Sunday, March 21, 2021

Til Undeath Do Us Part

I've talked on this before but I grew up, much to my eventual dismay and oh then some, deeply enmeshed in the Pentecostal Church of my small upstate New York cow town. My grandmother was my Sunday School teacher when I was little and and as I grew older, up through my teens, all the few friends I had were from that world -- we went roller-skating to Christian Rock on Thursday nights and pretended to speak in tongues on Sunday, and in between everybody was secretly talking about or secretly actually fucking. Well except me of course -- this was a No Gays zone -- although a couple of those impossibly pious girls sure tried.

The biggest drama of all came in the early-90s when our young-ish hip-ish pastor, only a couple of years new in town and the position, banged one of the parishioners and broke up his own marriage -- I was good friends with his kids of course (did I mention that this was a very small town) and it was le scandal, lemme tell ya. They all moved away not long after, taking my friends and a piece of my indoctrination  with them; looking back on it now it's hard not to see that (along with my suddenly assertive thing for boys) as one of the first bricks sledgehammered out from the walls I'd built around myself. The sunlight of imperfect people. Wow.

Even though they're mere Episcopalians -- Pentecostals definitely think Episcopalians are going to Hell -- the lead characters of Travis Stevens' incredibly fun new horror film Jakob's Wife (following the terrific Girl on the Third Floor a couple of years back), a pastor and his wife played by genre-legends Larry Fessenden and Barbara Crampton, flooded my sense-places with memories of that time in my own teenage years. That broken family's abstract brokenness and its effect on me, telescoped in -- what kind of a crazy pressure is it to sit in those pews and play the part of this pure, saintly thing year after year after year? It must be exhausting.

Barbara Crampton, playing Anne Fedder wife of Jakob (Fessenden), sure makes it clear it's so -- this is a tour de force of sighs and scowls; Anne is climbing the walls. Well not quite, at least not yet -- though it's strained, her and Fessenden lay a sweet baseline between the two; they speak the same language but Anne really wants to speak some new tongues. And so when into town rolls an old beau named Tom Low, played by Robert Rusler with just enough of that "hot friend from Nightmare on Elm Street 2" energy left buried under his middle-aged skin, together they make it easy to see why Anne would let Tom sidle up and plant her a wet one on a night-time stroll through one of their old haunts.

Unfortunately for everybody this particular haunt is now literally haunted -- somebody's dropped several boxes of foreign soil and plague rats there under its rafters, and before you can say "Oh No'sferatu you didn" Anne's got two big pulsating bite-holes in her throat and Tom Low's been torn in two, more like ten. Although Anne later scoffs at the moralistic idea -- Anne, bless her, scoffs at a lot of those -- that this supernatural turn is punishment for her peccadilloes, the one-plus-one-equals-vampire series of events does make that kinda hard to argue with; thankfully Stevens (along with co-writers Kathy Charles and Mark Steensland) have other complications in store for the plotting of Anne's lil' swivel toward the dark-side.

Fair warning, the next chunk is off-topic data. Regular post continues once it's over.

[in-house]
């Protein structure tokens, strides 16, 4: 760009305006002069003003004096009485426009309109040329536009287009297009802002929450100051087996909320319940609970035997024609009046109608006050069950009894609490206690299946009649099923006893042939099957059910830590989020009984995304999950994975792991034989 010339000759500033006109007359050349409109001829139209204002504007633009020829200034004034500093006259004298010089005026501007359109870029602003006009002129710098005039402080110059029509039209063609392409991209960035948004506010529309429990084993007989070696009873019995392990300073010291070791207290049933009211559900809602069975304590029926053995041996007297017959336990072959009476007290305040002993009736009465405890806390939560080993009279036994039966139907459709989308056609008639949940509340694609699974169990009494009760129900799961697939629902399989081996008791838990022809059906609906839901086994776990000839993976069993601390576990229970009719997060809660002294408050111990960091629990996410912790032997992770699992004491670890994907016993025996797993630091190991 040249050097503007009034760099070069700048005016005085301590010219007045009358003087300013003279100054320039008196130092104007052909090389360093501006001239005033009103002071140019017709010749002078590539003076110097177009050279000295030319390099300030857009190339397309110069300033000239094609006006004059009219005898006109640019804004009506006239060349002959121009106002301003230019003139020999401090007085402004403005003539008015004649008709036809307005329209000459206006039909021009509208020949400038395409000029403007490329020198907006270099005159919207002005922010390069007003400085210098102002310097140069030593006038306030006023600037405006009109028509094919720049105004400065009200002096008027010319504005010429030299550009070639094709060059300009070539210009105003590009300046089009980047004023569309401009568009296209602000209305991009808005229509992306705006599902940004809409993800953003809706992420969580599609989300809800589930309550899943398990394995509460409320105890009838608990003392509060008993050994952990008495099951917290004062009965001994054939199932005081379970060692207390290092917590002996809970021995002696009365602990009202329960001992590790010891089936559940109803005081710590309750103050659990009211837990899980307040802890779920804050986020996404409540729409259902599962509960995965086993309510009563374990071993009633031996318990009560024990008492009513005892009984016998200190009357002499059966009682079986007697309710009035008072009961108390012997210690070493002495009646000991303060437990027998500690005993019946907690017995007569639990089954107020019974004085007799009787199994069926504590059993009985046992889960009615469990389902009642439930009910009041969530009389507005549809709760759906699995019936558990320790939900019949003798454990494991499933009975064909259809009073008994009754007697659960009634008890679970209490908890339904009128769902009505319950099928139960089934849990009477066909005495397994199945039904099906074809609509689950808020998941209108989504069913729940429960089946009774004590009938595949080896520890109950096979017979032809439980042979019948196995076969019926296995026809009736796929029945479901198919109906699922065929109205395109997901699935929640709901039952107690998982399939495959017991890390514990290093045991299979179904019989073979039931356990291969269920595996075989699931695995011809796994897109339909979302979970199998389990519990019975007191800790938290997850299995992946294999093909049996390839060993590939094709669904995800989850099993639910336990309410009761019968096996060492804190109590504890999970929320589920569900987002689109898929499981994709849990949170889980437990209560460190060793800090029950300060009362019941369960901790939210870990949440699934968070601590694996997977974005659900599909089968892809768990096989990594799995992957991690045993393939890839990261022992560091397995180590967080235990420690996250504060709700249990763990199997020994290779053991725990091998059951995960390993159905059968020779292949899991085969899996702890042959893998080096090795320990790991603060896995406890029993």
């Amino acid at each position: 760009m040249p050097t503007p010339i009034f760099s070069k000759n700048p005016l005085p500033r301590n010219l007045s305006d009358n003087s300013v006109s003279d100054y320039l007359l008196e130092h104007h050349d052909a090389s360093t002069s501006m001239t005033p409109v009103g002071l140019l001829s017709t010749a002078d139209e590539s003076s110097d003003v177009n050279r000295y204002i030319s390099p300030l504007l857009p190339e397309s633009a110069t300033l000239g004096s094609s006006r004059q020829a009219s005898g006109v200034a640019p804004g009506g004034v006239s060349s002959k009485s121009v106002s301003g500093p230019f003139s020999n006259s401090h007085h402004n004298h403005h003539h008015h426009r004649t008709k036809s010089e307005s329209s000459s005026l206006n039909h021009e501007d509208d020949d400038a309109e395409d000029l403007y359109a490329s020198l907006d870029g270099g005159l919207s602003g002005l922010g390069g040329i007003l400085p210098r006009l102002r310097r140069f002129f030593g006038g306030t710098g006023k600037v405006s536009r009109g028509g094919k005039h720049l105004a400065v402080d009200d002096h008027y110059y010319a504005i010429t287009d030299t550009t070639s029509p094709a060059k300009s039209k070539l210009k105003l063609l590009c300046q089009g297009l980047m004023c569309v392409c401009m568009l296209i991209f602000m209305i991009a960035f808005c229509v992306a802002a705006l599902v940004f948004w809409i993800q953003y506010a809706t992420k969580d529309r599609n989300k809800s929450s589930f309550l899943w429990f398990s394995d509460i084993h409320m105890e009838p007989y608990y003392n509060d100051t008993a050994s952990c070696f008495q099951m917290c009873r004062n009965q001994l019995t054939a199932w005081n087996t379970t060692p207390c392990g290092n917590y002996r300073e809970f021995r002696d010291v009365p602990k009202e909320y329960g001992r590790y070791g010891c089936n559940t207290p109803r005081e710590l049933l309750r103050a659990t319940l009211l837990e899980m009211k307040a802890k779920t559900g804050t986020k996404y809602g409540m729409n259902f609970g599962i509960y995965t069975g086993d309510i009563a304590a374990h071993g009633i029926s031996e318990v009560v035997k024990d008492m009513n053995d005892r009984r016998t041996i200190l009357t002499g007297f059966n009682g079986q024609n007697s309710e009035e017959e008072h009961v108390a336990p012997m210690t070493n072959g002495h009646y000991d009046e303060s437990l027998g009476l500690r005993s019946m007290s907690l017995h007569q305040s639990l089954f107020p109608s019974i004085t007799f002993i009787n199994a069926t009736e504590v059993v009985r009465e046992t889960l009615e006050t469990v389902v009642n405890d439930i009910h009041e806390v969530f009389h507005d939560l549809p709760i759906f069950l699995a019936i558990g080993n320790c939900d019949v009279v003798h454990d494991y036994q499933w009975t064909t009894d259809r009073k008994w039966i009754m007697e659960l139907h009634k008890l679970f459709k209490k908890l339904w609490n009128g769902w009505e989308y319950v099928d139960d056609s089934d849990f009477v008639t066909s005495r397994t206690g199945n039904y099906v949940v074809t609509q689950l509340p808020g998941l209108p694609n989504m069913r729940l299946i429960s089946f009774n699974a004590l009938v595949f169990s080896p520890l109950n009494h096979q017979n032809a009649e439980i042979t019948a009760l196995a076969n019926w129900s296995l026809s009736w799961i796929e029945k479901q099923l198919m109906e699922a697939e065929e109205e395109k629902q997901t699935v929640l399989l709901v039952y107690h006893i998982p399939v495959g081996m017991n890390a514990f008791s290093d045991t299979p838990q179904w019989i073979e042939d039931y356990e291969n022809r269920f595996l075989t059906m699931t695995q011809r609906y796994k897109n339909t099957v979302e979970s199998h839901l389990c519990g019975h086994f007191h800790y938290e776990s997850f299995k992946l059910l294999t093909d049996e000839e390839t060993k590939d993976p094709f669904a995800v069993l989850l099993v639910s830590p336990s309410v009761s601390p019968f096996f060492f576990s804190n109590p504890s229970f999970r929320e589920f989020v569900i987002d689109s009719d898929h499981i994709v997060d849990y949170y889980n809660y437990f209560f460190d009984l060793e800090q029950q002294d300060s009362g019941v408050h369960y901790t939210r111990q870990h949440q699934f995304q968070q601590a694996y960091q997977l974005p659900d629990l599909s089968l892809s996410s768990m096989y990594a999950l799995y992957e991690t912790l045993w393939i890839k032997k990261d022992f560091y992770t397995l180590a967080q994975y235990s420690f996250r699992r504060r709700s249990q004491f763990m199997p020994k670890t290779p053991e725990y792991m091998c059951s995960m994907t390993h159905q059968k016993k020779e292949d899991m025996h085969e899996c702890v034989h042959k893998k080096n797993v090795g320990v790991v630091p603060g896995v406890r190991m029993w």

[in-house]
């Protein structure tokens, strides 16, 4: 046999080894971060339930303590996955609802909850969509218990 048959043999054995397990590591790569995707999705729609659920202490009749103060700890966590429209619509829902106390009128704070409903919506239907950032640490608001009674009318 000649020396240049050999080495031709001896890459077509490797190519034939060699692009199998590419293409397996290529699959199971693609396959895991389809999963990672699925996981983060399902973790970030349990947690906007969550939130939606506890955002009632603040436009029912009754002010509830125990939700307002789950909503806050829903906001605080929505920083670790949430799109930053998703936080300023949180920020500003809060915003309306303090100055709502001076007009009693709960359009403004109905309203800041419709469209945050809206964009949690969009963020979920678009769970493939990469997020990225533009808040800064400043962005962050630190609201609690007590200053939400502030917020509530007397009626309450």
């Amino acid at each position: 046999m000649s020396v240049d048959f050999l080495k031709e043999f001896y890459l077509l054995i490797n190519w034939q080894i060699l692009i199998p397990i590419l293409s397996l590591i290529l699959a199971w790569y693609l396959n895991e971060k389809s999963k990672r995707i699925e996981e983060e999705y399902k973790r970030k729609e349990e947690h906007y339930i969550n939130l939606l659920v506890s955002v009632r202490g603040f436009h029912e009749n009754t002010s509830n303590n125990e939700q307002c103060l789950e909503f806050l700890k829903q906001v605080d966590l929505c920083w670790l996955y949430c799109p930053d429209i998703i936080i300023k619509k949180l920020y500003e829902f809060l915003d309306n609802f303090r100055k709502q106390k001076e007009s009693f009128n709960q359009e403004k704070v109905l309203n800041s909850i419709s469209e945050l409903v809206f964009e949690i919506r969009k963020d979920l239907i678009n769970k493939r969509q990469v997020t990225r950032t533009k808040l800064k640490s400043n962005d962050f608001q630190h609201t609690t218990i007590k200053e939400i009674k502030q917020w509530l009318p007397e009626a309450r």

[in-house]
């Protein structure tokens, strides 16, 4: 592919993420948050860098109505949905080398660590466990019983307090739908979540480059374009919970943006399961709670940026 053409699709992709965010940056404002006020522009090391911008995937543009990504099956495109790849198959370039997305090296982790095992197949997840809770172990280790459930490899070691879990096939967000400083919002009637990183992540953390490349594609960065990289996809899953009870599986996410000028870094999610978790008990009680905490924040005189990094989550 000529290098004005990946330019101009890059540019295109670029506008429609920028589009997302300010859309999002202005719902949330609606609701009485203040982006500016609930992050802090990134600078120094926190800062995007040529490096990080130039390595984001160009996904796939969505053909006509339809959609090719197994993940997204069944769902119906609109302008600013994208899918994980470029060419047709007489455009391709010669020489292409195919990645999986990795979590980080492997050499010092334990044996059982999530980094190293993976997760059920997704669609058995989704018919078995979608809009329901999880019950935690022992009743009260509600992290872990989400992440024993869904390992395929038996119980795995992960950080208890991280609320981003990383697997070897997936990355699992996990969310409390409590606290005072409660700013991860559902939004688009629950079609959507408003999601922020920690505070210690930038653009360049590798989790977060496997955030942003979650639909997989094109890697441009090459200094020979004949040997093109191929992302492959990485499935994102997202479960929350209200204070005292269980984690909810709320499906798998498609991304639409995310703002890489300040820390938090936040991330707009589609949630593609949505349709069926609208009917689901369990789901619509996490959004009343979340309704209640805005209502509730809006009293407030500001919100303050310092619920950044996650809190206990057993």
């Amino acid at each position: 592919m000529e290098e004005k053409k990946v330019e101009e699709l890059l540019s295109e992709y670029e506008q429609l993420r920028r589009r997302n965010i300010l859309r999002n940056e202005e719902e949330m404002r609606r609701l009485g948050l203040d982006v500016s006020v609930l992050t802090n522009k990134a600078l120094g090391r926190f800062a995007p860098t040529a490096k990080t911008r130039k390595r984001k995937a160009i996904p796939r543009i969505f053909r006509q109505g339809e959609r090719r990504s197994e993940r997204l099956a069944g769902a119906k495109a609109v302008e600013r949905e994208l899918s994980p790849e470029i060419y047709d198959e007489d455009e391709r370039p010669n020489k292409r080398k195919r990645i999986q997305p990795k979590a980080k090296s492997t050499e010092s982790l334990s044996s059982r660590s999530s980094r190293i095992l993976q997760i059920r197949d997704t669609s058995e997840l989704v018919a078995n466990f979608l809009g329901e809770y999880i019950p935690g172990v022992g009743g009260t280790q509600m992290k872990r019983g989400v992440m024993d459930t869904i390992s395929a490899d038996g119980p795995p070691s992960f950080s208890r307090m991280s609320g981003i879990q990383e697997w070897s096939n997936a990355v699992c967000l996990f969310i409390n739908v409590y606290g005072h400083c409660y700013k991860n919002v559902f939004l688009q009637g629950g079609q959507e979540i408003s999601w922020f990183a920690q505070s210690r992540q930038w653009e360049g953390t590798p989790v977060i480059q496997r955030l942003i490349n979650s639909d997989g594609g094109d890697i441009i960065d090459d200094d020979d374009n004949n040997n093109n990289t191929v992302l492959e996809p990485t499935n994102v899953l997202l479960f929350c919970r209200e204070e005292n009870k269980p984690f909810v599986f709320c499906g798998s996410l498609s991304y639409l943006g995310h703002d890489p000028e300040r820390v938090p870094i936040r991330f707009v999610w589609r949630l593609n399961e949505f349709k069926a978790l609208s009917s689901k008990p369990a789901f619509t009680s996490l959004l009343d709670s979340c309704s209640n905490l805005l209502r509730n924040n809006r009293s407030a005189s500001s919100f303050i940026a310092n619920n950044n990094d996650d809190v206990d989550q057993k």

Namely by the complications they entangle Anne's knotty and contradictory desires with. A lesser film would've gone for the cheap cheer moment of Anne knocking Jakob's irritating block off and then strutting towards the exit, but Jakob's Wife is smart enough to see that's not what Anne actually wants. And while her big vamp turn might have its perks -- there's a massively enjoyable sequence at film's center where we watch Crampton go all in on with her new powers -- it's still something that was forced upon her without her consent, and Jakob's Wife to its great benefit keeps its eye on that ball too.

The film is at its thrilling best when it's navigating how this formerly-stable couple faces their bloody new reality, all upended -- after the initial set-up the film clearly isn't very interested in the world outside of these two and their desolate crater of a town, and so, pretty quickly, every other character begins to feel extraneous. Yet nevertheless side-characters do seem to proliferate in its midsection, making the last half feel a little bloated -- I mean don't get me wrong, I loved the Fright Night allusions and the gore-hound in me wouldn't want to lose a single gallon of arterial spray, but I'm not really sure how all those characters end up tying back in to what matters most, the squishy black heart of long-term hate-love affection at its center. More Phantom Thread (Phantom Dread?) and less of the weirdly middle-aged seeming hooligans straight out of a later Friday the 13th might do the trick.

But when Jakob's Wife does laser in on that central relationship -- and I'm happy to report it mostly does! -- it's bliss. Like another SXSW film Swan Song did with Udo Kier, Jakob's Wife if a gift to genre-fans of a wholly underappreciated but familiar presence, giving especially Barbara Crampton and fans of Barbara Crampton a big bloody feast to sink our fangs into. She's funny, she's fierce, she's fucking Barbara Crampton horror queen, and what a damn pleasure it was to sit with a movie that too knows, tastes, and howls her excellence on up to the moon for all to hear. Howl it back, my happy sinning friends! Barbara fucking Crampton!

1 comment:

par3182 said...

"The sunlight of imperfect people."